In practicing various acts of kink, often discretion and enhanced communication techniques are required. As such a variety of secret codes are often put into place, though they are not universally followed or even understood throughout kink culture. Most of these codes are or were used to assist in cruising, a practice of seeking and signaling for casual partners for scenes and/or sex.
See Also Invisible Protocols
Munch codes often include being discreet with the public when discussing the munch or kink activities with or around vanilla folk. An example might be referring to the munch as "Computer club". Munches may also include certain other secret codes.
The handkerchief code (also known as the hanky code, the bandana code, and flagging) is a color-coded system, employed usually among the gay male casual-sex seekers or BDSM practitioners in the leather culture in the United States, Canada, and Europe, to indicate preferred sexual fetishes, what kind of sex they are seeking, and whether they are a top/dominant or bottom/submissive. The hanky code was widely used in the 1970s by gay and bisexual men, and grew from there to include all genders and orientations.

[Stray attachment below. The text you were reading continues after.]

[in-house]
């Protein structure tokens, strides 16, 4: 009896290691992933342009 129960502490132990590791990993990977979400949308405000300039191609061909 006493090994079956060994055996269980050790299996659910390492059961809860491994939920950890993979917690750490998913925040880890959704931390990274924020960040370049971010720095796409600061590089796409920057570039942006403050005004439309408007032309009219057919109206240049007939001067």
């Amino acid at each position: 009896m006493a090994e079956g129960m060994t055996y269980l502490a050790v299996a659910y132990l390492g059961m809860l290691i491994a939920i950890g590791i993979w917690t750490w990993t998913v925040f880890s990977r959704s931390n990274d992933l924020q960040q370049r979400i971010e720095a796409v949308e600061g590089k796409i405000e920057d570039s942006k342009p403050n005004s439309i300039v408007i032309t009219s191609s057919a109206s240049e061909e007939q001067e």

Today, wearing color-coded handkerchiefs (bandanas), usually in the back pocket or around the belt loop, is the manner in which communication of desires and fetishes is achieved, though acceptance and understanding of this practice may vary widely.
Wearing a handkerchief on the left side of the body typically indicates one is a "top" (one considered active in the practice of the fetish indicated by the color of the handkerchief), while wearing it on the right side of the body would indicate one is a "bottom". This left-right reality is taken from the earlier practice of tops wearing their keys on the left belt loop and bottoms on the right to indicate being a member of the leather subculture. In the past bandanas might be worn tied around the neck (with the knot positioned on either the left or right side); around the ankle (when wearing boots or when undressed); or on other parts of the body. There is no universally understood color code, and regional codes vary widely. There is general agreement upon the colors for more common practices, particularly those with an intuitive relation between the color and the practice, such as yellow for urolagnia; brown for coprophilia; and black for SM, but no absolute consensus for less common practices.
Key codes were the early predecessors of hanky codes where tops would wear their keys on the left belt loop and bottoms on the right to indicate being a member of the leather subculture. This practice is still sometimes used.